Organization for Engagement: Train Tracks for Heterogeneous, Oversized, Under-Resourced EFL Classes

| May 1, 2009
Title
Organization for Engagement: Train Tracks for Heterogeneous, Oversized, Under-Resourced EFL Classes

Keywords: Group work, ZPD, Sociocultural, Methodology, Artifacts, Mediation, Material Design

Authors
Adrian Smith and Shelley Price-Jones
Kyung Hee University, Korea

Bio Data
Adrian M. Smith has an M.Ed. in TESOL from the University of South Australia. He has taught in Korea since 2001 and is actively involved in the area of sociocultural theory, and EFL curriculum development.

K. Shelley Price-Jones holds an M.A. from Queen’s University, Canada. She has over eleven years teaching experience in Korean universities and has developed a range of highly successful teaching methods for EFL classes, specializing in activity designs for ZPD classrooms. Both authors are accredited high school teachers, currently developing a new sociocultural teaching system at Kyung Hee University, Seoul campus, in the Department of General Education.

Abstract
In acknowledging the recently expressed need of some EFL teachers by Zappa-Hollman (2007), for more effective teaching methodologies and better materials for large classes, at all grade levels with mixed language level abilities, this paper offers teachers a quick, inexpensive, and highly effective speaking-interaction method, called Train Tracks. It has been tested in a Korean university setting. The method and material design are based on a sociocultural approach and Vygotsky’s Zone of Proximal Development (ZPD). This classroom-speaking set-up can be used in different kinds of spaces and with different class types; moreover, it readily becomes a student-interaction platform around which you can build further lessons. Teacher created artifacts are used by students to help generate language, and these in turn can meta-morph into student-generated artifacts. We have adapted and operationalized a number of the key points of the sociocultural and Ecological approaches and will show what can be done with them in classroom situations, then use these theories to explain what we have experienced first-hand. The technique and materials (Artifacts) can be used on their own, or as part of a total curriculum and assessment approach. Train Tracks are also effective for organizing many students quickly, and can be easily adapted to difficult classroom spaces, and time constraints. Follow-up class and assessment possibilities will also be covered.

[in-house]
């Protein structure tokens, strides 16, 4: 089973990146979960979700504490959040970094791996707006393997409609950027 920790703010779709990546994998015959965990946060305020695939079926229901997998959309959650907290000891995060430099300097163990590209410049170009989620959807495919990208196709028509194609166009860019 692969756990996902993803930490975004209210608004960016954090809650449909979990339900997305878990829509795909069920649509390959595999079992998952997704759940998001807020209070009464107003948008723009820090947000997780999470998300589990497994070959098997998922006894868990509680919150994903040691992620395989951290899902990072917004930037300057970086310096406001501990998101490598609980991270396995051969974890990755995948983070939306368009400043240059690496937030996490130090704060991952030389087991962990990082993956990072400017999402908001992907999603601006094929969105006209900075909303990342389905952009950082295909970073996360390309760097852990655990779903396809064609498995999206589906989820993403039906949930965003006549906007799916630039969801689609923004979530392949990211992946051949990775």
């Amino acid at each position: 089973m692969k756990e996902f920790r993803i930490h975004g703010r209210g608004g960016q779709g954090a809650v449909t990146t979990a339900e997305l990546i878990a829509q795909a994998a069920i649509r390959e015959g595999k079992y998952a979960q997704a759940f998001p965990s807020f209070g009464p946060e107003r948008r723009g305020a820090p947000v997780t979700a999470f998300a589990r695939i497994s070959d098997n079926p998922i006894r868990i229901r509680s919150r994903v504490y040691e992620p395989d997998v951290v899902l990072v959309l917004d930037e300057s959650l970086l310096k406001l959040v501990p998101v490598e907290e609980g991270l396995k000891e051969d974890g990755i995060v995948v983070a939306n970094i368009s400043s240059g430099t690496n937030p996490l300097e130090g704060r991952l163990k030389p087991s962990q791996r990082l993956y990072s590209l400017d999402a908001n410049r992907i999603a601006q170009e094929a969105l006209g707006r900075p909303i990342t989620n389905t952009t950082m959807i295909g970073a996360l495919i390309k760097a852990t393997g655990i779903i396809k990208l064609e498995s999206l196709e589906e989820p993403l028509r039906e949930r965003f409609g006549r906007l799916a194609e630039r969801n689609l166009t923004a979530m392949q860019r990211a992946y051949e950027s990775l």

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See pages: 26-35

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Category: Teaching Articles, Volume 36